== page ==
A slight variant of the fishing game is the new policy for students to re-take a course they’ve already passed, for a better grade. So, a student who gets a B in College Algebra can go fishing with another instructor, hoping for an A on the next try. Strangely, I’ve had students fish me like this and improve their grade from another teacher…and had students go from me and fish a better grade from that same other teacher. Taking a course multiple times can absolutely help a student better understand the material, although for the student it’s more about getting a better grade the second time around. I certainly understand the student focus on GPA, and actually respect students for doing this (it’s what they were trained to do in public school, after all), but if administration wanted students to graduate more quickly, they could just stop allowing students to re-take courses for relatively frivolous reasons. This is a classic example of a stopped clock being right twice a day: administration allows this type of fishing because it obviously helps with revenue and retention…coincidentally, legitimately taking a course multiple times also helps a student get an education.


I need a paper on 15th century sewage systems in Finland by Monday. It needs to be at least 10 pages long, with citations in APA style. Can someone help me? I need someone honest.”

--job posted on a site for writers-for-hire. Obviously, the professor was trying to pick a topic for which a ready-made paper would be unavailable, and was unaware that nowadays whole papers are written on demand. The request for someone honest caught my eye; in the detailed project description (which included a cut-and-pasted assignment description from the professor) the student complained the previous writer took his money and disappeared, hence the short notice. Rather makes me wonder at  weaker students that ask to turn in even very brief papers a week late, and then ask for more time…they probably can’t find a writer.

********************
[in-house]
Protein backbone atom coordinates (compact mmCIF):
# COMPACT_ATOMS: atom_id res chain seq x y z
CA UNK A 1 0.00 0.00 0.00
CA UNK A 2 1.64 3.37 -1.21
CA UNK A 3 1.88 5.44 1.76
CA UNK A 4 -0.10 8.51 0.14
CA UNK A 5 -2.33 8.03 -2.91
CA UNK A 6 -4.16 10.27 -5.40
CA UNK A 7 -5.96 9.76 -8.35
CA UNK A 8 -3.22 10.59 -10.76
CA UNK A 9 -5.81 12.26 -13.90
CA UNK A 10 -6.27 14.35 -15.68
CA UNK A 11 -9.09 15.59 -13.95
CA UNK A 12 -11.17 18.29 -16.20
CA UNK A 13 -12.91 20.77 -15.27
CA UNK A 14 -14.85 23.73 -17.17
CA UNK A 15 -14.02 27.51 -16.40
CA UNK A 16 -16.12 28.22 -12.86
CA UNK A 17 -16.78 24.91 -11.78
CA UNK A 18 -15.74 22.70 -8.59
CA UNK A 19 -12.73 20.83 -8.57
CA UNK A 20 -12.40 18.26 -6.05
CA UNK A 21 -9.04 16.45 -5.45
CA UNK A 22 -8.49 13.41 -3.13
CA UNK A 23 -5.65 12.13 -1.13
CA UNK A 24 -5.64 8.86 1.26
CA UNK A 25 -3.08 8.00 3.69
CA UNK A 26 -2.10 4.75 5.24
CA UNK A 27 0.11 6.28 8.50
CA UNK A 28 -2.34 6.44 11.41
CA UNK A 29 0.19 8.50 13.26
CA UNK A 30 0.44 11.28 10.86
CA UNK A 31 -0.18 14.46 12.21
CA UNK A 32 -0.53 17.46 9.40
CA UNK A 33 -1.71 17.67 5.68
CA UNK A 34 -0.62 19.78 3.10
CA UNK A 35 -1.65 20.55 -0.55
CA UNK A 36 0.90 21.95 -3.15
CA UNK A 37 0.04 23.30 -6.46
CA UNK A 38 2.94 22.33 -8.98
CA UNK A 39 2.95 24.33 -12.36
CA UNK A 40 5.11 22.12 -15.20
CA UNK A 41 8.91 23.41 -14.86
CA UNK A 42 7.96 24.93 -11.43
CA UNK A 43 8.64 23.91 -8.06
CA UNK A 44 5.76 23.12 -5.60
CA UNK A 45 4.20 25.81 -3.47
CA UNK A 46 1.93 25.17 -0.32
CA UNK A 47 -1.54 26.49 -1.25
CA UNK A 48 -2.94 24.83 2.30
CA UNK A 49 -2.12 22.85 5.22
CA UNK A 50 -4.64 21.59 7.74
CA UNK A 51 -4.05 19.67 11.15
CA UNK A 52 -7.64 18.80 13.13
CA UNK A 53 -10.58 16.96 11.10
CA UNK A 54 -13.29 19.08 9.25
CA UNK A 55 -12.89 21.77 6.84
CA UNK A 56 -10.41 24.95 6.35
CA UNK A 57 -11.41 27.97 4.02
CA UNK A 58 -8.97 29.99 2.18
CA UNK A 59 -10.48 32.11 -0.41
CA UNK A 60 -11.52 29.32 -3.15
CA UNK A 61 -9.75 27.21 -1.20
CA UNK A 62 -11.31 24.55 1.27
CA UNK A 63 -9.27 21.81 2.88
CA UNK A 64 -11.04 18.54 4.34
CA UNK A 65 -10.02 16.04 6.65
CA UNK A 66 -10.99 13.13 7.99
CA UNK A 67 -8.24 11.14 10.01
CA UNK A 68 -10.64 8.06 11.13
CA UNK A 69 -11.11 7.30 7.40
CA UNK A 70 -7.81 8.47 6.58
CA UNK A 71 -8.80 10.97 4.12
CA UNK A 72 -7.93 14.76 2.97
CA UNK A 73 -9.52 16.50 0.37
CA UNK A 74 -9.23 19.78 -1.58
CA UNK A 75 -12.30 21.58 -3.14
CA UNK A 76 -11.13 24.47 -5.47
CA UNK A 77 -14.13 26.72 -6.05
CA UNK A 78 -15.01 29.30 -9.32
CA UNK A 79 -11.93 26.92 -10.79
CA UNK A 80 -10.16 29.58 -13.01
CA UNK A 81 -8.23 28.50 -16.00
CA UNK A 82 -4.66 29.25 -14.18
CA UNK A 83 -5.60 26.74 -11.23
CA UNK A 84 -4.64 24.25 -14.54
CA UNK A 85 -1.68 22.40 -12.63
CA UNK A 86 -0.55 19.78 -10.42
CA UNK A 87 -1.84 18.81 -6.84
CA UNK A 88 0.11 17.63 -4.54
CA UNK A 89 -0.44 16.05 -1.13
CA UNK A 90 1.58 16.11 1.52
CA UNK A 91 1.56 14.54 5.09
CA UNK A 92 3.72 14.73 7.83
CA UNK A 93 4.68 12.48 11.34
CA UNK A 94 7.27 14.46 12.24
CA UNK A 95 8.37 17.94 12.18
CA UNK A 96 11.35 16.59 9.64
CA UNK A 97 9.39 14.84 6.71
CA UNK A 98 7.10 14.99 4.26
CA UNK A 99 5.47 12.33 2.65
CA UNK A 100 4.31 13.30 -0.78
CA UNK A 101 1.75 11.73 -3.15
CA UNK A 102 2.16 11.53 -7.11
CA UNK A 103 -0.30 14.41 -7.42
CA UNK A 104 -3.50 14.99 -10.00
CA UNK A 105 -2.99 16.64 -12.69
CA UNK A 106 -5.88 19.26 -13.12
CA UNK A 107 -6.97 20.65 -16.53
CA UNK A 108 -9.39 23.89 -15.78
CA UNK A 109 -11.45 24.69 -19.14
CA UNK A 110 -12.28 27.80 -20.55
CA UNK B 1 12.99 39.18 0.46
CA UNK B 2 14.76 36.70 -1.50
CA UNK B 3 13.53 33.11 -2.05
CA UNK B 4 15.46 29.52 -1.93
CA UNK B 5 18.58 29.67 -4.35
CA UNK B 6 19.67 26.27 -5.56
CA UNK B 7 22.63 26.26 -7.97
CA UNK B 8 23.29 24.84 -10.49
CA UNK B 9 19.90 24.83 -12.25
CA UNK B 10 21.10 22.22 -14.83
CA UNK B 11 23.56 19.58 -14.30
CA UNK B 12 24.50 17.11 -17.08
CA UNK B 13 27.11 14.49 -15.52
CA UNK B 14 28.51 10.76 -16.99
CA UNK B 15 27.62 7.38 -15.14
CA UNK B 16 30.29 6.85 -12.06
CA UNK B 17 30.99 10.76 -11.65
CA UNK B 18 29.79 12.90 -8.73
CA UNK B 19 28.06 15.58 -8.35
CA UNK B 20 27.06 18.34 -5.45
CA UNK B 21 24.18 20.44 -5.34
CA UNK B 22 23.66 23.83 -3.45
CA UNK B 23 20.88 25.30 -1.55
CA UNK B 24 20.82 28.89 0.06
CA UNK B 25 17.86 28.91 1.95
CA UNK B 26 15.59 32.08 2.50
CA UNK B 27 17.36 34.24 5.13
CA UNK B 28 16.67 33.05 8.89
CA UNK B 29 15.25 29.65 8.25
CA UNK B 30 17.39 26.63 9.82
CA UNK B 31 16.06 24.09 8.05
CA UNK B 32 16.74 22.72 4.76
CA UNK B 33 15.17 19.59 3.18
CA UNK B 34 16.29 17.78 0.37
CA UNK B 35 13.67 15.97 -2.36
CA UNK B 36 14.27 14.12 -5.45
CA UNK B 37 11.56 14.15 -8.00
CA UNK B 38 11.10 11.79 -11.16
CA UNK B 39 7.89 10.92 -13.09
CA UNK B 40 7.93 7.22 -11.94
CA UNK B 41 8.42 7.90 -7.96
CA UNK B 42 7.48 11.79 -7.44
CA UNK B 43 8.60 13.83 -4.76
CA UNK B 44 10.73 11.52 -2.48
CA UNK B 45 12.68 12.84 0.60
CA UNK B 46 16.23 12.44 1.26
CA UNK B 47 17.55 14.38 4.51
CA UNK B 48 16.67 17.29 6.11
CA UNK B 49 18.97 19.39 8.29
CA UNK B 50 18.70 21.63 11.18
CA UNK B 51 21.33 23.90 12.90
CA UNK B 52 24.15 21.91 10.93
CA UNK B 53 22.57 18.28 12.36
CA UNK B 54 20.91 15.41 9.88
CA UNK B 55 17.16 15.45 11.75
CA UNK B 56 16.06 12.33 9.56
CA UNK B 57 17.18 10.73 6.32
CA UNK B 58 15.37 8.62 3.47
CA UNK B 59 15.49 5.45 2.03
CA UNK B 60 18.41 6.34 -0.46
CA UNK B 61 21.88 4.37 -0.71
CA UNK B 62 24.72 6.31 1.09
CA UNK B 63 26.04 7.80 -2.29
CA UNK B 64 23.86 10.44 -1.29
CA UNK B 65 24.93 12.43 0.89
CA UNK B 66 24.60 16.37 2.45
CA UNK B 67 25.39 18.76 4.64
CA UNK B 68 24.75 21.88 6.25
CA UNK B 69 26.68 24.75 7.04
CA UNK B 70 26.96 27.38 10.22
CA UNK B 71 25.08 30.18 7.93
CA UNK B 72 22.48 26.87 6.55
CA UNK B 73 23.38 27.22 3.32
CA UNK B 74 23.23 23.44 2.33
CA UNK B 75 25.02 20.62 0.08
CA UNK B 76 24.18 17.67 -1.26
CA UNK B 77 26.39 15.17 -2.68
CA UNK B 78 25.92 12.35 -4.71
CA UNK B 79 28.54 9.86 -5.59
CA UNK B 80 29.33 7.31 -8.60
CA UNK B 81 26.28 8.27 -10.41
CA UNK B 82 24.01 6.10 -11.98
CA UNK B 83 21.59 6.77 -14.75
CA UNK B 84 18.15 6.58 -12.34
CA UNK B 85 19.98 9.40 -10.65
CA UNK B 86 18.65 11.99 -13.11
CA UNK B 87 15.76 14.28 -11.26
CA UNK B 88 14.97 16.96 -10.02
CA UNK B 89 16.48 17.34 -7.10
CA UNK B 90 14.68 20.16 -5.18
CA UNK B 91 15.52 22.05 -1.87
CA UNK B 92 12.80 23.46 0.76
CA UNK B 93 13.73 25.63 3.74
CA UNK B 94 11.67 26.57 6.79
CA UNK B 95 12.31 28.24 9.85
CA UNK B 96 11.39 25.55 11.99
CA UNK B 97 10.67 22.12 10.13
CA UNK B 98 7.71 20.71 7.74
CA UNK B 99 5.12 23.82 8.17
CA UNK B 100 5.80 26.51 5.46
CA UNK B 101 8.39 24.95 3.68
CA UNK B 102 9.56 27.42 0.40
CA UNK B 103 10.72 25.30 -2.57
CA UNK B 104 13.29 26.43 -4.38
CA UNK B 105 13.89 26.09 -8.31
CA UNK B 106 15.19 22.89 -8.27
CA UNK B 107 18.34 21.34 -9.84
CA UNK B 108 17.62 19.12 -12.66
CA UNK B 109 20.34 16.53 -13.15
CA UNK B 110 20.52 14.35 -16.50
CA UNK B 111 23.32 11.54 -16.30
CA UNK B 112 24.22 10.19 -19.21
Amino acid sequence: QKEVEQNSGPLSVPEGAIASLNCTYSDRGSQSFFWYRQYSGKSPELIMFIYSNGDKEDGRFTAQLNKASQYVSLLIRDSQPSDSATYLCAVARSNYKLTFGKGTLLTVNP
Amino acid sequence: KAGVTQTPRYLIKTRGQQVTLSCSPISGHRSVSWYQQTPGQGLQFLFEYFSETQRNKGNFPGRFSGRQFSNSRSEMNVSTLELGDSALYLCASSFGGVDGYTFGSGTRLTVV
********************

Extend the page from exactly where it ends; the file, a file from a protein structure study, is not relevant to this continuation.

So to summarize where we are, vast quantities of people are suckered into taking out loans for higher education. This education is certified very questionably by accreditation, but the simple fact is a significant proportion of these victims really aren’t going to benefit in any way from education, legitimate or not. Rather than being honest, and telling these people, “Look, we gave you a chance, we gave you the money, we even tried every ridiculous idea Educationists gave us, but no matter how much you cheat you’re really not going to get much out of this besides a lifetime of debt, go do something productive now,” numerous policies were enacted to keep these victims in the system for many years, deeply indebting them and harming their ability to earn an honest career.

     These abominable policy changes came from administration.  Because administration only cares about getting those loan checks, it becomes administration’s highest goal to maximize the number of checks coming in, and this naturally translates into maximizing the number of students on campus.  Up until now I’ve mostly pointed the finger at administration for many of the corrupted policies that define college education in America, and I admit to bias here in my estimation of ultimate responsibility. This assessment is a little unfair. If faculty, perhaps, had more of a collective spine, then maybe the corruption would not be so bad. I’ll address that soon.

     Until then, consider the following. For much of the 20th century, the American higher education system was a standard for the world, and attracted students globally. Has changing all the rules of higher education in the last 20 years improved anything at all? Besides administrative salaries for ruling larger institutions, of course.

Think about it.